A TDD Journey: 2- Naming Tests; Mocking Frameworks; Dependency Injection

Test-Driven Development (TDD) relies on the repetition of a very short development cycle Starting from an initially failing automated¬†test that defines the functionality that is required, and then producing the minimum amount of code to pass that test, and finally¬†refactoring the new code. Michael Sorens continues his introduction to TDD that is more of a journey in six parts, by implementing the first tests and introducing the topics of Test Naming, Mocking Frameworks and Dependency Injection… Read more

The JavaScript Landscape in Broad Brushstrokes

JavaScript has come a long way from its humble origins as a simple interpreted object-oriented language for browser-side scripting of web pages. It's many inadequacies, poor debugging and testing, and its design weaknesses, have now been circumvented by frameworks and libraries. JavaScript is now ubiquitous, but is it now suitable for a central role in corporate applications?… Read more

The .NET 4.5 async/await feature in Promise and Practice

The .NET 4.5 async/await feature provides an opportunity for improving the scalability and performance of applications, particularly where tasks are more effectively done in parallel. The question is: do the scalability gains come at a cost of slowing individual methods? In this article Jon Smith investigates this issue by conducting a side-by-side evaluation of the standard synchronous methods and the new async methods in real applications.… Read more

A TDD Journey: 1-Trials and Tribulations

Test-Driven Development (TDD) has a misleading name, because the objective is to design and specify that the system you are developing behaves in the ways that the customer expects, and to prove that it does so for the lifetime of the system. It isn't an intuitive way of coding but by automating the specifications of a system, we end up with tests and documentation as a by-product. Michael Sorens starts an introduction to TDD that is more of a journey in six parts:… Read more

Catching Bad Data in Entity Framework

Any website that rejects the users' input without giving enough information to correct what they're doing is doomed to be unpopular. Entity Framework offers three different ways of validating data before writing it to the database. As well as describing how to harness these validation methods Jon Smith shows how capture these errors to make the feedback to the user less cryptic.… Read more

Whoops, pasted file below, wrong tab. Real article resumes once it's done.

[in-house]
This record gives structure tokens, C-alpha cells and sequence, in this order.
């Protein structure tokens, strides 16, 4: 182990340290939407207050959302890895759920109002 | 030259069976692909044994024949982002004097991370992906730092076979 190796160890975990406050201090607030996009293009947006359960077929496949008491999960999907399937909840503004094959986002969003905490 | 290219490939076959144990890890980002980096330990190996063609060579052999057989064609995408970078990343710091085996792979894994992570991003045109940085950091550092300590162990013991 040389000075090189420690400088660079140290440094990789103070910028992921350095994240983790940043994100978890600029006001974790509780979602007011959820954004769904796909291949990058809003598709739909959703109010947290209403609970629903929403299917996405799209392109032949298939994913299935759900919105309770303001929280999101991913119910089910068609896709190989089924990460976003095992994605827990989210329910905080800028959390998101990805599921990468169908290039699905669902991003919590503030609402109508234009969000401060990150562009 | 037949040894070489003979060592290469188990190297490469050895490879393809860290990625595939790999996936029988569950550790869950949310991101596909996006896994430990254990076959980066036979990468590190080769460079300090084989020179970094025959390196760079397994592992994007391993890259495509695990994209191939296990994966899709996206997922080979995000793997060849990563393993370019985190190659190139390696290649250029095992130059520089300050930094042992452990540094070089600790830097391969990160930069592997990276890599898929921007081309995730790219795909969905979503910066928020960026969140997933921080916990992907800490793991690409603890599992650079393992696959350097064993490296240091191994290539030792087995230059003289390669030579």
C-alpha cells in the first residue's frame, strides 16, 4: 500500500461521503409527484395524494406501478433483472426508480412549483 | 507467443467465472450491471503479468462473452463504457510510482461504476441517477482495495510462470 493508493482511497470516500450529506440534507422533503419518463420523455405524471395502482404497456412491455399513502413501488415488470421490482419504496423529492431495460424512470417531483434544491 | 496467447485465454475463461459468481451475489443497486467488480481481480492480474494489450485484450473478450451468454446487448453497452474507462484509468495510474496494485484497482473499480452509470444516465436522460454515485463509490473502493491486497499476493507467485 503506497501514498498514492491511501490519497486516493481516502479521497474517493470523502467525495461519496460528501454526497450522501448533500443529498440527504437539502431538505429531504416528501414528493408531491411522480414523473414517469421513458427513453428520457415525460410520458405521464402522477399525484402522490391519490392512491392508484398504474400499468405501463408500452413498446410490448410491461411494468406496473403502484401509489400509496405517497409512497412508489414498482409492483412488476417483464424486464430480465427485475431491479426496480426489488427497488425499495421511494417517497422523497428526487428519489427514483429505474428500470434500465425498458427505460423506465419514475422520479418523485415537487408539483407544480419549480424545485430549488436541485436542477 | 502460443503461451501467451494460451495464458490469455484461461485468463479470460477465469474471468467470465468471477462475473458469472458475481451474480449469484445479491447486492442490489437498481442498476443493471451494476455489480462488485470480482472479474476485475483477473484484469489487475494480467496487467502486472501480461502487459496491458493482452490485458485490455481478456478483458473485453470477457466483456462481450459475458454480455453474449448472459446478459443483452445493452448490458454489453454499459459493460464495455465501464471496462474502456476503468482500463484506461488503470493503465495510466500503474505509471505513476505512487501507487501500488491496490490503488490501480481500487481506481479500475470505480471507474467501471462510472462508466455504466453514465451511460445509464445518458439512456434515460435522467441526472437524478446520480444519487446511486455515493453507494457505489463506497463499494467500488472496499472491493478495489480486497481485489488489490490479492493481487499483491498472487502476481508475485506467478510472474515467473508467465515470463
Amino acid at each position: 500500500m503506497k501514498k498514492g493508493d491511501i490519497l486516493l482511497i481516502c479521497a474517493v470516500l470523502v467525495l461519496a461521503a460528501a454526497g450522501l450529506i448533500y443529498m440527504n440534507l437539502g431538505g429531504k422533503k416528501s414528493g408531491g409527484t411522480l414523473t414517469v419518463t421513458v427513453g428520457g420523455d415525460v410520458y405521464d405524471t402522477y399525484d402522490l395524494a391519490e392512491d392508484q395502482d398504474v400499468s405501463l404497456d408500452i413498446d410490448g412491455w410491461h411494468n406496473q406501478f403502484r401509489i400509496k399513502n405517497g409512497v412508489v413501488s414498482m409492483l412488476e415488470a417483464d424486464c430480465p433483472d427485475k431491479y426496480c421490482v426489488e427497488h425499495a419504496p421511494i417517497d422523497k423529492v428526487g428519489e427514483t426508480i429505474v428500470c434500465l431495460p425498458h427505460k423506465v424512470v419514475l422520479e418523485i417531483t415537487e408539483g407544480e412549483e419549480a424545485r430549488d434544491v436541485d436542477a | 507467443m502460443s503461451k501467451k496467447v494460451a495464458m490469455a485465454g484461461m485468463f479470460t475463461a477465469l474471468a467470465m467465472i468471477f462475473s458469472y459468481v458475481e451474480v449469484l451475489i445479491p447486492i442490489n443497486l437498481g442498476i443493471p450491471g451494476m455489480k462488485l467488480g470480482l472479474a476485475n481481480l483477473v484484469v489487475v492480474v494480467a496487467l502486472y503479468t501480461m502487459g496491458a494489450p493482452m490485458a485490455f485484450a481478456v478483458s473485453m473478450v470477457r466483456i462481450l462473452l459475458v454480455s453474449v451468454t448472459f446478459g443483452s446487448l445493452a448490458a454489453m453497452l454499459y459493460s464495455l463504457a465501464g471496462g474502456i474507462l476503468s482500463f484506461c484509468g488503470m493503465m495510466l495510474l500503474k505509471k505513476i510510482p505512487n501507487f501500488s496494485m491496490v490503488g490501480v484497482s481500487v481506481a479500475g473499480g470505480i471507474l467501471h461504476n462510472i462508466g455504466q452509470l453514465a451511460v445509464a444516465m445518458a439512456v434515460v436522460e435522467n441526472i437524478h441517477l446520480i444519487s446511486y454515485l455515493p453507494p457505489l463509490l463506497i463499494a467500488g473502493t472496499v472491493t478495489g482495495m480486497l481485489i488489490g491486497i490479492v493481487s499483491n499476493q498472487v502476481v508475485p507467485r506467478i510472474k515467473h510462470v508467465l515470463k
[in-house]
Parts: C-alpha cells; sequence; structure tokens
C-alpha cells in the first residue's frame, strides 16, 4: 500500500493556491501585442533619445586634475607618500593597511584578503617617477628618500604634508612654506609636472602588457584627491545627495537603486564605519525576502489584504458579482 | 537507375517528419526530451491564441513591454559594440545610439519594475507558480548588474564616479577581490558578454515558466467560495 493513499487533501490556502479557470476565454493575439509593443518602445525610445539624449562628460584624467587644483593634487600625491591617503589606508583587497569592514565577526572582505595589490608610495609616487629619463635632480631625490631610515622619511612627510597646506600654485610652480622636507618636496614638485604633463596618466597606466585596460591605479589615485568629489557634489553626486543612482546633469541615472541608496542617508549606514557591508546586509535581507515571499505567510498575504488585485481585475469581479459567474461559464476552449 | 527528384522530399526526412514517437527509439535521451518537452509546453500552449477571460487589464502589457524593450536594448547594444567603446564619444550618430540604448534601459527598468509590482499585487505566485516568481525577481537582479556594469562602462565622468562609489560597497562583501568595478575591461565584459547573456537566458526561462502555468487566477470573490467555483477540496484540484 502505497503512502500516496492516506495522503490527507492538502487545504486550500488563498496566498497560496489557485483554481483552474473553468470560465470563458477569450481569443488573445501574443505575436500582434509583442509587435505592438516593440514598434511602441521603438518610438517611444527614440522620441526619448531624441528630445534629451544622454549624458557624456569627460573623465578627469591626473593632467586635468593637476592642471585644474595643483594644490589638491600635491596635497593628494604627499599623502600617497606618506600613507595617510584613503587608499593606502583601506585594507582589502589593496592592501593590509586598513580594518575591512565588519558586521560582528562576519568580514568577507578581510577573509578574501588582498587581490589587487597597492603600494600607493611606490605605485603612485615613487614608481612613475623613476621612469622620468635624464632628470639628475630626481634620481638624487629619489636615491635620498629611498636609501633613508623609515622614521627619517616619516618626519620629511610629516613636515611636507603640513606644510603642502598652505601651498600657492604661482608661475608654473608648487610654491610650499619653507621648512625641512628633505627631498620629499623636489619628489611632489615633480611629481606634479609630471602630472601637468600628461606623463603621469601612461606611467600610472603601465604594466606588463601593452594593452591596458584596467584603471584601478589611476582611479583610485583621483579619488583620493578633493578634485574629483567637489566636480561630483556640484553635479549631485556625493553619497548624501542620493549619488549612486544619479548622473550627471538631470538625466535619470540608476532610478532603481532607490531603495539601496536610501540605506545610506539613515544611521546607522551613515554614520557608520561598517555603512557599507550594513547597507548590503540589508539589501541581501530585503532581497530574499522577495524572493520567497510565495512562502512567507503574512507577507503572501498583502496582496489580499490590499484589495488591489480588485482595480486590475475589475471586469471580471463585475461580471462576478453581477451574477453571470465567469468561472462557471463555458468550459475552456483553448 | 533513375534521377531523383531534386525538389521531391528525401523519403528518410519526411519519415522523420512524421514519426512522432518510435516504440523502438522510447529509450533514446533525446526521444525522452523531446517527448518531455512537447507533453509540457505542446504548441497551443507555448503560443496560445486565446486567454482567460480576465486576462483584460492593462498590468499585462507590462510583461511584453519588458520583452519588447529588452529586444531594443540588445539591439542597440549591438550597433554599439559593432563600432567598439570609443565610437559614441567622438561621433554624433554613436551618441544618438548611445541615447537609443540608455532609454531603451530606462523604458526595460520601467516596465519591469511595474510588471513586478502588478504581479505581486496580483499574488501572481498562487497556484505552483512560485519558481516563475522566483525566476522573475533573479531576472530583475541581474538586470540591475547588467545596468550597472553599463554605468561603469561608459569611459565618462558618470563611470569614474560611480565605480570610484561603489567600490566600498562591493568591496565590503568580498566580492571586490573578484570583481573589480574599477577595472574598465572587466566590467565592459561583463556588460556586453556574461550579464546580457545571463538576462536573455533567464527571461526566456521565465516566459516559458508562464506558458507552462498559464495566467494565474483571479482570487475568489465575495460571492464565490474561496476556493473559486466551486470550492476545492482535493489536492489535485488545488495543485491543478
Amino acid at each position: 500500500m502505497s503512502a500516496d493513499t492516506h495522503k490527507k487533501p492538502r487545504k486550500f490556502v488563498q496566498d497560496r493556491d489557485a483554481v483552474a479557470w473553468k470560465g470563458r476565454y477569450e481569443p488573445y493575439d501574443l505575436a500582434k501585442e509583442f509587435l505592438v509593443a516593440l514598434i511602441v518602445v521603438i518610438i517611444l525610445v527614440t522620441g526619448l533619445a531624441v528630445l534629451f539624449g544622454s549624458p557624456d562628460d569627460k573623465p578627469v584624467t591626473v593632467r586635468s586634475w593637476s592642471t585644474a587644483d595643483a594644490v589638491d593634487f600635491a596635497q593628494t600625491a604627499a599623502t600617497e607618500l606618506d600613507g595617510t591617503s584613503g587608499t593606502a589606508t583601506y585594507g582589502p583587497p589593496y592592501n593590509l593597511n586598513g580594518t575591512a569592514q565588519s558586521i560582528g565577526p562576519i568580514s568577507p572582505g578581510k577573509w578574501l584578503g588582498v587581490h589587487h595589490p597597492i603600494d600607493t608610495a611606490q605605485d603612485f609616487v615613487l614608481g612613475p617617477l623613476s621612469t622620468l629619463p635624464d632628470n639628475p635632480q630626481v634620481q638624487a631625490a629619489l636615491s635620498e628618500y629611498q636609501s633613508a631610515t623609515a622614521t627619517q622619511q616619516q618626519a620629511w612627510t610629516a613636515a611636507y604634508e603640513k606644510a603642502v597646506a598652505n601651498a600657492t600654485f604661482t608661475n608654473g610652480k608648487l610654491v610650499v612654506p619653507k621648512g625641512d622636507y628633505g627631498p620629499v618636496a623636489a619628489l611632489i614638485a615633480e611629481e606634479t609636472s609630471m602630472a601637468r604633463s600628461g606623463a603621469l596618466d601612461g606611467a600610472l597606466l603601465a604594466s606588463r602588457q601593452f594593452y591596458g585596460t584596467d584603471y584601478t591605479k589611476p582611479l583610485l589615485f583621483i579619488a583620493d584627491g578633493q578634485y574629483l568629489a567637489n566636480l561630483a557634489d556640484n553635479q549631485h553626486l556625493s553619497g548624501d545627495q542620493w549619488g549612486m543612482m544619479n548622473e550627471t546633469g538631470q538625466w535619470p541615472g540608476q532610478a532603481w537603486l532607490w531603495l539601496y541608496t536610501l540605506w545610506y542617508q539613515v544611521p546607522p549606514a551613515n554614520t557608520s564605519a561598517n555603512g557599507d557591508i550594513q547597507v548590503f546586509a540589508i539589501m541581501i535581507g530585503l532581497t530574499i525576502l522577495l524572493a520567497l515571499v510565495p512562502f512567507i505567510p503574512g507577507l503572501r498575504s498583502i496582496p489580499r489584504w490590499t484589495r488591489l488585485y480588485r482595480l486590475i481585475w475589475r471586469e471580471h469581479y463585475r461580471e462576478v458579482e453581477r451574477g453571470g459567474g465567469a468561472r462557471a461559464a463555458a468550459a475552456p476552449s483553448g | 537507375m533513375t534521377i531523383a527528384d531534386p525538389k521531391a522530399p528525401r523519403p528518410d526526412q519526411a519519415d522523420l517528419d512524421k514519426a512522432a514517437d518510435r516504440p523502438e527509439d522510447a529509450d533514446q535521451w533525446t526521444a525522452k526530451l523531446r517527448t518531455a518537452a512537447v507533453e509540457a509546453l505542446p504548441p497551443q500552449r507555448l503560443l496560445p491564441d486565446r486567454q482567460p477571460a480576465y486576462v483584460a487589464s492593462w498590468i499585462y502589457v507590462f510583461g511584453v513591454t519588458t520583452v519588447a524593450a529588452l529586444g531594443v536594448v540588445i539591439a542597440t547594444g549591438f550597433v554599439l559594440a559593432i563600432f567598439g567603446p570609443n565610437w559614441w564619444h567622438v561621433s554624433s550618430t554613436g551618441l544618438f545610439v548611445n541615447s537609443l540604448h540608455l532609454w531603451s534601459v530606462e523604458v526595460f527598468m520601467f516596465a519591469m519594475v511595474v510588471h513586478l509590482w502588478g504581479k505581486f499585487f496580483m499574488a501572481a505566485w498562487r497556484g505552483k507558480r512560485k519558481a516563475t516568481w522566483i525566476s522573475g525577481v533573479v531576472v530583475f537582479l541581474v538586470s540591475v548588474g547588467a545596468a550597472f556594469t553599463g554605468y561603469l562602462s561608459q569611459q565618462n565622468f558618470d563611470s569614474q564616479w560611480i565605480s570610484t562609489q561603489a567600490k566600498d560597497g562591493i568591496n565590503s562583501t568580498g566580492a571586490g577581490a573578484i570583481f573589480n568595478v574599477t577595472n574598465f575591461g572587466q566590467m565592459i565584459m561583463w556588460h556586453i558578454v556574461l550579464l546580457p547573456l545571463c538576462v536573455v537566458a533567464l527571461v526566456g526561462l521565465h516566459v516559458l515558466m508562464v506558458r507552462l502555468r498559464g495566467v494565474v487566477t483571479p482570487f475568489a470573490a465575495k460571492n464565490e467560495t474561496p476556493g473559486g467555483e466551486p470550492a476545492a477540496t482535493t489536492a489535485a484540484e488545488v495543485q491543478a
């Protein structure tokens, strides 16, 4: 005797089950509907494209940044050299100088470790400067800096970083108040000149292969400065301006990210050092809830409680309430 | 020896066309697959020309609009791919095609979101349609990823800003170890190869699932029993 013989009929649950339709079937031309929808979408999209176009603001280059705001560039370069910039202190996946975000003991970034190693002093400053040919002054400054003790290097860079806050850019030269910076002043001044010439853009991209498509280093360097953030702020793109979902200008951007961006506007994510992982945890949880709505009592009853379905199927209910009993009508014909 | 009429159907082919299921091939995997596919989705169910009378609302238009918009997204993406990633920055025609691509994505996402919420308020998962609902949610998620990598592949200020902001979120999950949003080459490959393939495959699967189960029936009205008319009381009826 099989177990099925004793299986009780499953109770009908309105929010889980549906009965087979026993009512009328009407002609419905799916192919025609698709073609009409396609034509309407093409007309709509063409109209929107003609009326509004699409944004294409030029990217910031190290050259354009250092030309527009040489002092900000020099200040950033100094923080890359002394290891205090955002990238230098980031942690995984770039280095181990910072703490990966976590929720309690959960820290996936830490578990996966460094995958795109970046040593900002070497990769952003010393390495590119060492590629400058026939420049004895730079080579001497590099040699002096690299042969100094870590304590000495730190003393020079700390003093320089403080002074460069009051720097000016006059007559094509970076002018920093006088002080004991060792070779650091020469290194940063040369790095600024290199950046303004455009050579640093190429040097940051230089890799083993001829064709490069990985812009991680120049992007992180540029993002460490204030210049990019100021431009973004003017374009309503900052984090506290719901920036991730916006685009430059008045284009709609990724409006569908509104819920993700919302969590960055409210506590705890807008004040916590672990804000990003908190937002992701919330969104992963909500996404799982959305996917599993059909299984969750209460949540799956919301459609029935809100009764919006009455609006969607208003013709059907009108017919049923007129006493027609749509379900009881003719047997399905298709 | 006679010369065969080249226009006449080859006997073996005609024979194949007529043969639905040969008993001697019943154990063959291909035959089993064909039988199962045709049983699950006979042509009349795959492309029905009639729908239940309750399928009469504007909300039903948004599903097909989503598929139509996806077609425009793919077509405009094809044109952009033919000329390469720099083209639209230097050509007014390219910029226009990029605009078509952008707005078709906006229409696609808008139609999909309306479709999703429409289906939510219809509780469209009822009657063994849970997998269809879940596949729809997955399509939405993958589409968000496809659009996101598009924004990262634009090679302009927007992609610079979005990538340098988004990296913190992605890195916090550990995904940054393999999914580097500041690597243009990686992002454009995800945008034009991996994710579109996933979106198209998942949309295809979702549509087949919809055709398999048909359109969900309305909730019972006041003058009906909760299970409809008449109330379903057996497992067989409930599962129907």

Configuration Management with PowerShell and XML

For the rapid delivery of any software application, there must be an effective configuration management system that is scripted. As the application increases in size it becomes more important that configuration information is kept in one place, without repetition, in version control. How to achieve this in practice? Konrad Lukasik explains a working solution.… Read more

Automate the Complete Windows Environment Setup and Configuration

Boxstarter is an open-source application that enables you to do the unattended install of everything required to turn bare metal, Azure VM or Hyper-V VM into a working Windows Server. It is built on top of Chocolatey, Nuget, and PowerShell to make the repeated installation of windows-based machines into an automated error-free process. Matt Wrock, Boxstarter's creator, explains how to use it.… Read more

OWIN: Customizing the Web Server

OWIN and Katana are designed to provide a different way of meeting those objectives that currently require the use of NodeJS. With them, you can run extremely thin and super-optimized web server applications by cutting out what you don't need and swapping out those parts that you wish to behave differently. Dino Esposito explains how to get started.… Read more

Fluent Code in C#

In LINQ, the 'fluent' method syntax flows logically and intuitively, and allows them to be combined simply, because each method returns the appropriate type of object for the next. Can this fluent technique be extended as an API style to make it easier to develop C# team-based applications for enterprises? … Read more

Different Approaches of Entity Framework

Entity Framework provides three different approaches to deal with the model, and each one has its own pros and cons. Ambily Kavumkal Kamalasanan discusses the advantages of the Model, Database, and Code First approaches to modeling in Entity Framework 5.0. Entity Framework still has its share of issues and is not widely accepted yet - but through contributing to its ongoing development the community can make it more stable and increase its adoption.… Read more

Building a Public HTTP API for Data

The creation of a public API for data presents something of a dilemma for the developer. Web API, with its content negotiation, seems somehow cleverer than classic ASP.NET MVC, but there are complications, such as the XML schema, that suggest that there are merits in using MVC controllers for all public HTTP APIs… Read more